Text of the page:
Over the past five months Canada has begun an interest rate tightening cycle, delivering two rate hikes in July and September to take the cash rate to 1%. From an economic perspective Canada and Australia share some common features which make them comparable for international investors as ‘developed commodity producing countries’. As such, it is often expected that the two economies will have similar timings for their interest rate cycles, with the direction for rates being broadly similar in both countries. We would caution against this view and note that the current performance of the Australian economy is substantially different to the Canadian economy, making comparisons of interest rate movements more nuanced than generalisations would suggest. This partly reflects the fact that Australia has become increasingly exposed to Asia (and in particular China), while Canada remains exposed to the United States which is currently seeing cyclically strong growth. This suggests that Australia and Canada are not in fact the same.
What are the similarities?
Canada and Australia share a number of similar structural features and this often leads them to being compared. This includes the reliance on commodity prices, levels of household debt, GDP per capita, currency performance and exposure (via exports) to large external economies.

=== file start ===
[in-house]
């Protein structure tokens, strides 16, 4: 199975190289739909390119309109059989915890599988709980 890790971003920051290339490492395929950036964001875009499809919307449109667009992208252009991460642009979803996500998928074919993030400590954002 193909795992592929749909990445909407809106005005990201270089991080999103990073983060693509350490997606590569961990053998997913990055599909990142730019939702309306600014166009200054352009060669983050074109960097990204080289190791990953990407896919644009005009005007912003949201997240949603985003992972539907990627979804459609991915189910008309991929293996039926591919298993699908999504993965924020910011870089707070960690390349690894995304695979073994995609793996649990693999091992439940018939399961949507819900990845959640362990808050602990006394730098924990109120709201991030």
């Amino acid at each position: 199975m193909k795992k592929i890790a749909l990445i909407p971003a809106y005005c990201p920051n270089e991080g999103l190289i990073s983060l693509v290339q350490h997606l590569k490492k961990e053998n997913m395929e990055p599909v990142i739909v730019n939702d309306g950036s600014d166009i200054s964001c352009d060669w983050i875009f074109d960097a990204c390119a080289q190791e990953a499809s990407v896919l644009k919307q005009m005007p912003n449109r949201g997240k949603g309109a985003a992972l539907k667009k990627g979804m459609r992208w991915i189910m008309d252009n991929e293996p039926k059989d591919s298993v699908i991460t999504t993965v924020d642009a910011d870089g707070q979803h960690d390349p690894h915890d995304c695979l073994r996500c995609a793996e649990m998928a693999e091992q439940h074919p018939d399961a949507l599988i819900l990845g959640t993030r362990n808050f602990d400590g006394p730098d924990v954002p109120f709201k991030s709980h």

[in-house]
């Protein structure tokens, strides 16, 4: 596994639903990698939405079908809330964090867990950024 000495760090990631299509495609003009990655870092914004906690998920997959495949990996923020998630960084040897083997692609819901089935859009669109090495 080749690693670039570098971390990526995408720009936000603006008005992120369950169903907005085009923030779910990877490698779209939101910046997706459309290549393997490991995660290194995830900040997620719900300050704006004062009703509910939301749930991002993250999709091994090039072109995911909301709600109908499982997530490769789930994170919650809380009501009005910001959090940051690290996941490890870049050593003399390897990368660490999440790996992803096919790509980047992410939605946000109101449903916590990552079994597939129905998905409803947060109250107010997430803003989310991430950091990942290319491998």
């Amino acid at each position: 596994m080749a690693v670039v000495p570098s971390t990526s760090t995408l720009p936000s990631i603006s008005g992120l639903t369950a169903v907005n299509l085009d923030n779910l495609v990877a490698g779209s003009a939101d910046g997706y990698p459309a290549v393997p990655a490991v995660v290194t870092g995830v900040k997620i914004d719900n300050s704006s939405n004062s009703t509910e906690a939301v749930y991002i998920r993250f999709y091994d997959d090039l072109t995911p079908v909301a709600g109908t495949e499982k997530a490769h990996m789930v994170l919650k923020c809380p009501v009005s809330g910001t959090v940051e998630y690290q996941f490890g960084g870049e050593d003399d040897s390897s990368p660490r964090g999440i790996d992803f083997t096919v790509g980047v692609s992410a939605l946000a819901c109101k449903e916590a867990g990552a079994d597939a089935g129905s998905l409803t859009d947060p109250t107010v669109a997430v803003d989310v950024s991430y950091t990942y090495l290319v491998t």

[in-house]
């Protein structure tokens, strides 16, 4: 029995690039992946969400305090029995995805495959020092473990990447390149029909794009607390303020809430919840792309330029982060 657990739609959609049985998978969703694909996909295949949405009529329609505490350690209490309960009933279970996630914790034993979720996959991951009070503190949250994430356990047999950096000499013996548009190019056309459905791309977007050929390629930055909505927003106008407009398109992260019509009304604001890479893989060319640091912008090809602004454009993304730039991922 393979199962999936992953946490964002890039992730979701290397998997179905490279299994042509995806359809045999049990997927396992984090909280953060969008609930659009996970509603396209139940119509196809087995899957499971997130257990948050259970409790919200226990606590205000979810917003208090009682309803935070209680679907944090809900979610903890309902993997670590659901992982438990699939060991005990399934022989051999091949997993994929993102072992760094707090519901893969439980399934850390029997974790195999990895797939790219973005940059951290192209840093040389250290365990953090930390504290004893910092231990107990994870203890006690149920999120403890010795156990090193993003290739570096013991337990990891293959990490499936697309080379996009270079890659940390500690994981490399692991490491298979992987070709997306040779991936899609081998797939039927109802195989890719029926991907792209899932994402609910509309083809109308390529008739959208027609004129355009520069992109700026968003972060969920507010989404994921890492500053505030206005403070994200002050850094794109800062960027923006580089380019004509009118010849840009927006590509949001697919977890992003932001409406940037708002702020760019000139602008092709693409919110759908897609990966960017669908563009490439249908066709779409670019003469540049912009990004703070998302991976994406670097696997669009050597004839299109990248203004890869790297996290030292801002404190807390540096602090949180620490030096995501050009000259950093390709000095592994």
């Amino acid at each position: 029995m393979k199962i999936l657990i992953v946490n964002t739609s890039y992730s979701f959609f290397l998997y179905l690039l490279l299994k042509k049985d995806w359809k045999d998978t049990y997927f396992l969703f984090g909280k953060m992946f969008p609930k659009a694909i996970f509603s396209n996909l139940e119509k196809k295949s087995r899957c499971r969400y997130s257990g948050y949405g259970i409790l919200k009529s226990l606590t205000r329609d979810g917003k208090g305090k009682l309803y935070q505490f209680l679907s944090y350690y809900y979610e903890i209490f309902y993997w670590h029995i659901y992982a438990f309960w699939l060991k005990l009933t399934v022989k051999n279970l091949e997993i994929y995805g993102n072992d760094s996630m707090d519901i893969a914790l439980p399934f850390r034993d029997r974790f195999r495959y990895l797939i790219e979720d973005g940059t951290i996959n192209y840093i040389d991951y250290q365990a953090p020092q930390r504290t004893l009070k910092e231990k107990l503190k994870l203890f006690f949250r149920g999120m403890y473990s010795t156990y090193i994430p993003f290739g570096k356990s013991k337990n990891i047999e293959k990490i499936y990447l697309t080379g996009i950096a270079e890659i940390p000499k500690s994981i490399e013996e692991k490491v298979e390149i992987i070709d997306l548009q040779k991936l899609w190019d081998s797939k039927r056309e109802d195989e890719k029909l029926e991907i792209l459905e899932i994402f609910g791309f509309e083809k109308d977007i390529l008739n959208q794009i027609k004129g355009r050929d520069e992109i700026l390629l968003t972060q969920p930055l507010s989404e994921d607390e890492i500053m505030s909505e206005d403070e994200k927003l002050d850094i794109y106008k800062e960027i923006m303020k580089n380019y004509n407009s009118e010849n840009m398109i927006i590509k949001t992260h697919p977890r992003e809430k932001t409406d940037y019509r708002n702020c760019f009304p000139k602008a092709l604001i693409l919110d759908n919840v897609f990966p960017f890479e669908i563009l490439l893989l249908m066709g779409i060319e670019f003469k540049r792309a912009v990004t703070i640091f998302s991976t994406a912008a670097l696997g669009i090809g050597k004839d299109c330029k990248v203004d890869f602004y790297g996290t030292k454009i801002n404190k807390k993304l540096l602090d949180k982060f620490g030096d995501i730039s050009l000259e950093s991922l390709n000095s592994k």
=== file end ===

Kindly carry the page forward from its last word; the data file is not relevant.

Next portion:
From a broad perspective the two economies have similar levels of Gross Domestic Product (GDP) at USD 1.5 trillion for Canada and USD 1.2 trillion for Australia, with comparable sized populations of 36 and 24 million people respectively. When defining this in GDP per capita, it shows two economies which have similar levels of income and have largely been on the same trajectory for 40 odd years, as shown in Chart 1. In both cases GDP per capita grew rapidly from the year 2000 to 2011 as commodity prices fuelled strong growth. While Australia outperformed Canada for a number of years after the Global Financial Crisis, it has subsequently moved back towards the low USD 50,000 per capita range reflecting the fact that Asia showed strong growth from 2010 to 2013 where Australia has greater exposure than Canada.